J.K. Rowling is magical.
How many other writers inspire frenzies? Children and adults around the world queued up when a new volume of Harry Potter was released.
Whatever riches and accolades she earns pale when considering that the wand she waved makes people want to read. Just how she came to do so is gently examined in Lifetime's "Magic Beyond Words: The J.K. Rowling Story" Monday, July 18.
The biopic is unauthorized, which isn't surprising given Rowling is famously private. Yet it would be difficult to find argument with the movie's intent.Poppy Montgomery ("Without a Trace") plays Rowling. As a die-hard Harry Potter fan, she would not have done this were it a hit piece.
"When I read the script, it was such a love letter, not tabloidish," Montgomery says. "Before reading the script, unless it has her blessing I don't feel it is fair. It is beautiful and an inspiring story, and you can actually come from really hard times and make your dreams come true, and triumphing through sheer will and determination."
The film shows Rowling as a girl in Tutshill, England, dressing up like a witch and playing in a forest. It shows her as a smart girl in school, daydreaming about becoming a writer.
Her father, worried that she would starve, wanted her to become a secretary, saying she could write as a hobby. Her mother, though, told her to follow her dream.
Her mom had multiple sclerosis and died relatively young. Though Rowling was grown when her mom died, she imbued Harry with the ache of an orphan.
The film shows Rowling as a young woman, armed with her degree. Talented and determined to write but needing to support herself, she taught English in Portugal. There she roomed with a couple of other teachers and married a handsome Portuguese man.
Rowling confronted him when he came home drunk and wasn't working. He hit her -- while she was holding the baby -- and she grabbed the only two things that mattered and fled.
She held her daughter and a box. In this box, Rowling had stored outlines of seven books, all handwritten on pads. She turned these pages into the world of Hogwarts.
Hunched over cafe tables, baby at her feet, she scribbled the intricate stories eager fans would reread multiple times.
Sure, Voldemort is the villain everyone knows, but consider how deeply frightening Dementors are as they suck the joyful memories from your soul. Rowling gave us the most horrid villains and a magnificent hero in Harry, a boy wizard who becomes a young man over the seven years spread over seven books. Harry is flawed, of course, rendering him that much more lovable, and a truly honorable person.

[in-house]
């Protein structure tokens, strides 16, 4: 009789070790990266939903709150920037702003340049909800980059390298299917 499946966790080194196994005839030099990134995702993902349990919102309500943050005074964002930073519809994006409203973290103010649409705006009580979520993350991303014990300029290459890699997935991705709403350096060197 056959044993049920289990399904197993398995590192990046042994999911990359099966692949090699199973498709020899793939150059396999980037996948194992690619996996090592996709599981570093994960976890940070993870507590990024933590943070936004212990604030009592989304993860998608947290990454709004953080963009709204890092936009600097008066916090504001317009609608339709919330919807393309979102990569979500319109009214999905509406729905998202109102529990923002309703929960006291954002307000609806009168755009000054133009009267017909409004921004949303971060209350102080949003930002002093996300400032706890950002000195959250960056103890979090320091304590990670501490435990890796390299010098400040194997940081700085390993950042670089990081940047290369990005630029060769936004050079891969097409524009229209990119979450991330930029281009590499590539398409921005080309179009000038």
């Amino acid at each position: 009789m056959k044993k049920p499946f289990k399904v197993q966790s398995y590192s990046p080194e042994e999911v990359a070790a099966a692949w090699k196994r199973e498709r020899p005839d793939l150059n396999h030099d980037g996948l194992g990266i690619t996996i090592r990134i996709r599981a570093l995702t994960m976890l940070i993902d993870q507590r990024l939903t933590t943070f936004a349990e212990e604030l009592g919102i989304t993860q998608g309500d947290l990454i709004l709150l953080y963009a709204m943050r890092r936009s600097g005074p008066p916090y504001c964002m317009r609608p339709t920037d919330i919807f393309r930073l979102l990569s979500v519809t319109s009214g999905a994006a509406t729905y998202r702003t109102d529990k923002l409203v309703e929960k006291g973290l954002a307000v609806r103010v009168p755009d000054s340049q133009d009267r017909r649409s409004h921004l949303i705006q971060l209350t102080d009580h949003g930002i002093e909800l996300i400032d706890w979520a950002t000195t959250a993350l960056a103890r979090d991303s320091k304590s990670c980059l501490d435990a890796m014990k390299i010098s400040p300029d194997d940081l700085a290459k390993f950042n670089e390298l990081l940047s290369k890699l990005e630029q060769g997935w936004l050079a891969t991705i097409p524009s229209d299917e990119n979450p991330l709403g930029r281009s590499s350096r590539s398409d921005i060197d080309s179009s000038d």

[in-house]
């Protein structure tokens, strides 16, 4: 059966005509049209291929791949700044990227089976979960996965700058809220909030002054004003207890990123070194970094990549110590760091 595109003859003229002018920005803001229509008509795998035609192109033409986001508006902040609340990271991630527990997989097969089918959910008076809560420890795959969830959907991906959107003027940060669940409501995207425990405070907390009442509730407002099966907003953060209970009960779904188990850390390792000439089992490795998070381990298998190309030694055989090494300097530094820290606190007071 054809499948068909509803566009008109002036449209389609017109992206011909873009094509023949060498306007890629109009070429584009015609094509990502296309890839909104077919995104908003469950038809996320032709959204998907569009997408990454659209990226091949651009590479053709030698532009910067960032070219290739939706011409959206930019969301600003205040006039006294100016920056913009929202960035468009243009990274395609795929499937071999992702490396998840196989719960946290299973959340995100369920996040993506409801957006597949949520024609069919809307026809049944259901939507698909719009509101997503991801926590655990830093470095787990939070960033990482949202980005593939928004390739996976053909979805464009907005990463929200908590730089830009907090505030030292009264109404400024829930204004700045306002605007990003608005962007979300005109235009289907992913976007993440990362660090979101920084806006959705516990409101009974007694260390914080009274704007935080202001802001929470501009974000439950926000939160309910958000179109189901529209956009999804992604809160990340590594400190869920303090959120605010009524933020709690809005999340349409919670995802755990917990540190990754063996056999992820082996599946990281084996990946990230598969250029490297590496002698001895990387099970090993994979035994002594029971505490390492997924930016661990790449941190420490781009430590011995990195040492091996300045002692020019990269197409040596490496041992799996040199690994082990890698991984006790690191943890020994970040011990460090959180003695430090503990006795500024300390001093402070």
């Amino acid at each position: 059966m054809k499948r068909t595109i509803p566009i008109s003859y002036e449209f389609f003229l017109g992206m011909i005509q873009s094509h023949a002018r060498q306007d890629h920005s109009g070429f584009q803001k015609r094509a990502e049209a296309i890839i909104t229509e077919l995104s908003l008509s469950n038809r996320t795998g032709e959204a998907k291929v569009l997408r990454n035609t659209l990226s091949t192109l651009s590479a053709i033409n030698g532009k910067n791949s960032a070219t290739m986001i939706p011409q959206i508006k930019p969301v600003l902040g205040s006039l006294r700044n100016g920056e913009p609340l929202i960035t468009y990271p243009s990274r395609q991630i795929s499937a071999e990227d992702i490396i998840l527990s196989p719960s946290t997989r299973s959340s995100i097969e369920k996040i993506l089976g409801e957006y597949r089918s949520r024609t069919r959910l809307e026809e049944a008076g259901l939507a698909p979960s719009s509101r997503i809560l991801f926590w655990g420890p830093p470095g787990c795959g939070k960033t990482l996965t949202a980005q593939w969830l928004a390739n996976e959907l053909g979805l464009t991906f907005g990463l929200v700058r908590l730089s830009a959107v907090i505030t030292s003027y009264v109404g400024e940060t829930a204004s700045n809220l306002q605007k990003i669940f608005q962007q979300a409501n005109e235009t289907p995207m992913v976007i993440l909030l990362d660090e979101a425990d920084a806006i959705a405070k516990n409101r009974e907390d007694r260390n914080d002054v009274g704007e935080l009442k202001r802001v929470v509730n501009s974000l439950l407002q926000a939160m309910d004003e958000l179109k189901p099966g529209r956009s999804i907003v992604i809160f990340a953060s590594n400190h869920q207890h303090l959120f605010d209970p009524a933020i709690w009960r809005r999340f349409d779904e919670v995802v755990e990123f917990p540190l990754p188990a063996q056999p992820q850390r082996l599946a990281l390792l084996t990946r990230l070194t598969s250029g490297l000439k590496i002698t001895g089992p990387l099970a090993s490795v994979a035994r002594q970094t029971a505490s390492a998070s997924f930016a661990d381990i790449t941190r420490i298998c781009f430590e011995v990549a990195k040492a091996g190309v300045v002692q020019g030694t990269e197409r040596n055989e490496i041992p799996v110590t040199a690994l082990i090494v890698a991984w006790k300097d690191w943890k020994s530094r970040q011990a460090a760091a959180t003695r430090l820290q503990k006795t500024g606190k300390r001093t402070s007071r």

One can tell a lot about people when they reveal their favorite Harry Potter characters. Montgomery first cites Dumbledore, the grand wizard who ran Hogwarts and was Harry's mentor.
"Dumbledore is the person you want in your life to advise you," Montgomery says. "I love Hermione because she's smart and sassy and bright. They all represent different aspects of everybody I know. They are very identifiable, and I like that the underdog always wins in the end; good trumps evil. That's the universal."
"I remember seeing the first edition in hardback," she says. "I remember thinking the cover was so pretty. I read all of them obsessively and saw all of the movies about 200 times. My 3-year-old is obsessed."
The film begins and ends with brief clips of Rowling, showing how fans wait in the rain just for a glimpse of their favorite writer. To gauge how popular Rowling is, consider the recent cyberfrenzy she began with her upcoming website, Pottermore.com, an interactive e-book series.
"She accomplished something almost no children's book writers have done -- she made books for children and adults at the same time," Montgomery says.
In the movie, Rowling finally shows the drafts and outlines of her books to her sister, who recognizes their magnificence. Still, it took some rejections before an agent would sign her.
During that time, Rowling was poor and on welfare in Scotland. She had an incredibly hard time finding a place to live with her daughter. She finally bought a secondhand typewriter and eventually went on to become the most successful writer ever.
"I hope it gives some insight into an extraordinary woman who everyone is curious about," Montgomery says. "As long as you get that, you can bounce back and achieve your dreams with hard work and determination and pushing through a lot of hard work and pulling herself up by bootstraps, and will not fail, will not give in. That's the major message of the movie.
"I just think what I really want to be clear about is," she continues, "it is not in any way an exploitive, tabloidy thing. It is a love letter to J.K. Rowling, and we tried really hard to make it about an inspiring journey and not try to expose somebody successful. I want to show this is to show an incredible woman's journey."Copyright © 2014, Los Angeles Times